Wednesday, May 30, 2007

10th - 24th May (Mountain madness and Daz and Jamie in Brazil)

Firstly, I apologise for the fact my blog is way behind and secondly for the lack of photos - both will be rectified as soon as possible......

Back at La Paz I shared a room with Chris and Kim. I had a haircut that lasted an hour and a half as the barber was keen to learn a little English so that he could impress his daughter who was learning it at school. We found a good English type pub with decent food called 'Olivers travels'. The following day was one of the most exciting of the trip; cycling down death road!!! On superb mountain bikes with full suspension and disc brakes we cycled 64km, 61km of it downhill at up to 60kmh and mostly on winding gravel road with massive drops off the edge should you get it horribly wrong. Aaron, our English guide stopped us regularly along the way to tell us tragic tales of buses, lorries, cars and cycling tourists that had plummeted to their doom. Some of the views were amazing although there was a fair bit of cloud and mist around. I enjoyed every minute of it although the short uphill bit was a struggle (I blame the altitude). The road, though a bit hairy at times, is nowhere near as dangerous as it once was as there is now an alternative road which takes most of the vehicles leaving the cyclists to speed down the old road without much chance of meeting oncoming vehicles.

The following day I did a lot of gift shopping as there is loads of cool stuff around the La Paz shops and stalls. This got posted home a couple of days later.

I had to fly to Santiago in order to go on to Rio, this involved a stop at Iquique where we all had to get off, go through the same process of getting passports checked and bags scanned before getting back on - seemed a little stupid to me. Stayed overnight then flew on to Rio and it felt weird after once having such a huge pile of flight tickets to be down to the last one - the flight back home. After what seemed like a long flight and a long bus journey, I arrived in Copacabana where Darren and Jamie had arrived from England the previous day. I checked in to the plush hotel room they had booked, had the best shower I'd had in ages and went out on the town to catch up on everything over a few beers. Copacabana was one place I had heard quite a lot of bad stories about so I was a bit worried but the main streets were busy and well lit and soon put me at ease.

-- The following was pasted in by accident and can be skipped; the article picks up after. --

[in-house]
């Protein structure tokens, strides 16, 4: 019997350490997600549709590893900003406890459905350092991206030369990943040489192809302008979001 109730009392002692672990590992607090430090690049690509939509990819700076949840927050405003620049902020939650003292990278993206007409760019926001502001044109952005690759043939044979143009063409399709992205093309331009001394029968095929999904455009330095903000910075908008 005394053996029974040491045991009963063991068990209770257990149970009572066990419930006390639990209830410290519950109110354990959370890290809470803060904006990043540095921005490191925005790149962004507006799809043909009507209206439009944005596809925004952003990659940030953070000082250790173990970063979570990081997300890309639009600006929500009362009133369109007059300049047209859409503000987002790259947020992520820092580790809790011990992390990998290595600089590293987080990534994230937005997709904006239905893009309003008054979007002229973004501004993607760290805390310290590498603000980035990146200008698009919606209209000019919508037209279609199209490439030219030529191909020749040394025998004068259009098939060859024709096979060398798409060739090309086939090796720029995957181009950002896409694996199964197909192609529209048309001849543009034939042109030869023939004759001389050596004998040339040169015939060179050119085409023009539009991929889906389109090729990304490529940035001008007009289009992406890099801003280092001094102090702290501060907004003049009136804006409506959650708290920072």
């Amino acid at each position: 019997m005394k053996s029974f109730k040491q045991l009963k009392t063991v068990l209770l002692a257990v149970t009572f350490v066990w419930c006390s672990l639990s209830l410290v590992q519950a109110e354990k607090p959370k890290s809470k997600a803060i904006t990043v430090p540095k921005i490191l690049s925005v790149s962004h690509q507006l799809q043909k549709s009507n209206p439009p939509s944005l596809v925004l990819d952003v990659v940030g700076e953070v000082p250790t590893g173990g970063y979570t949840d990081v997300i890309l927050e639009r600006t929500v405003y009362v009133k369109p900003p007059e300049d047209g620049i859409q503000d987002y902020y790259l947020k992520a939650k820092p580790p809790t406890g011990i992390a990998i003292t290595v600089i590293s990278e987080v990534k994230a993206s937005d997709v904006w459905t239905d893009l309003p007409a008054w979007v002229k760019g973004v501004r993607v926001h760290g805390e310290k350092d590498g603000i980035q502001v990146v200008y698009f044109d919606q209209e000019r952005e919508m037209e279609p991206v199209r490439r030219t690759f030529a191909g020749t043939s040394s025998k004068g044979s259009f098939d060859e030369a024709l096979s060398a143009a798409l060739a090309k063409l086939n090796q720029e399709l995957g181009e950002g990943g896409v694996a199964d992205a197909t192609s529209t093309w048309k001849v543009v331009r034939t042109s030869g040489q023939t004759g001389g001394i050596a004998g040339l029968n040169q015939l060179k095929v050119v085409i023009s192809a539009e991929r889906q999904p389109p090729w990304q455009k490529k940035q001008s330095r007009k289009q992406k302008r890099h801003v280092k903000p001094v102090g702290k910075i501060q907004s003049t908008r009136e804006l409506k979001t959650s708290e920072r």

We spent a day being driven around the city sights by a good English speaking guide, including the sugarloaf mountain cable car, churches and cathedrals, the brightly coloured steps where we met the mad artist, various good viewpoints of the city and a good traditional lunch. Unfortunately the clouds never cleared from around the famous christ statue on Corcovado so we had to save that for the next day. A lot of the women like to wear very skimpy shorts which is fine by me!

Dazza went hand gliding and landed on the beach while I laid down and got a little burnt in a very short time. We took the obligatory photos of the christ statue before walking along Ipanema beach watching the super fit volleyball players as we went. There was a guy doing keepie ups with everything from a pea sized ball, an egg, to a coconut, he was very good, a few days later we saw him on MTV Brasil. In the evening we went to the MaracaƱa stadium where we watched the local team win the semi final of the Copa de Brasil 4-2. The stadium is the biggest in the world, it once held 210,000 but now it is all seating holds a meagre 130,000, very impressive but much more sedated than my experience at the away end of Colo Colo in Santiago.

The next day we took a boat to Ihla Grande where we stayed in an excellent and cheap posada (like a B&B). We spent most of the day on the beach, the sun was super hot and the sea was refreshingly cool and calm. I could get used to this, but it didn't last. In the evening we drank beer and Capriahnas, the traditional local drink, sickly sweet and very strong. The next day started clear and hot and we arranged a boat trip with a bloke at the posada; when we arrived at the port, in amongst all the lovely boats with decks where you could lie out and drink beer whilst being surrounded by beautiful chicas, we found our crappy little fishing boat and we were a little miffed at having booked up with this guy, however, it was a nice day, we snorkelled amongst some thankfully harmless jellyfish (that really gave Jamie the willies) and stopped at some pleasant beaches. It clouded over and we got back just as the rain started, we drank, played cards and 'chatted' to some local girls who spoke neither English or Spanish (they speak Portuguese here) before heading to the pretty crappy local nightclub.

I wish I had managed to get a photo of it - they have a red VW camper fire engine, it's hilarious! I've also seen them used as ambulances. It had rained on and off during the night but was now a downpour that would last all day, we watched the tedious FA cup final, played cards, and I ate jacket potato with mozzarella to which I added a big dollop of the marmite my friend Rich had sent over with Jamie. He also sent some much appreciated tetley tea bags and chocolate. There are not too many options here when the weather is bad, even the internet goes down so eventually we were left with no choice but to drink!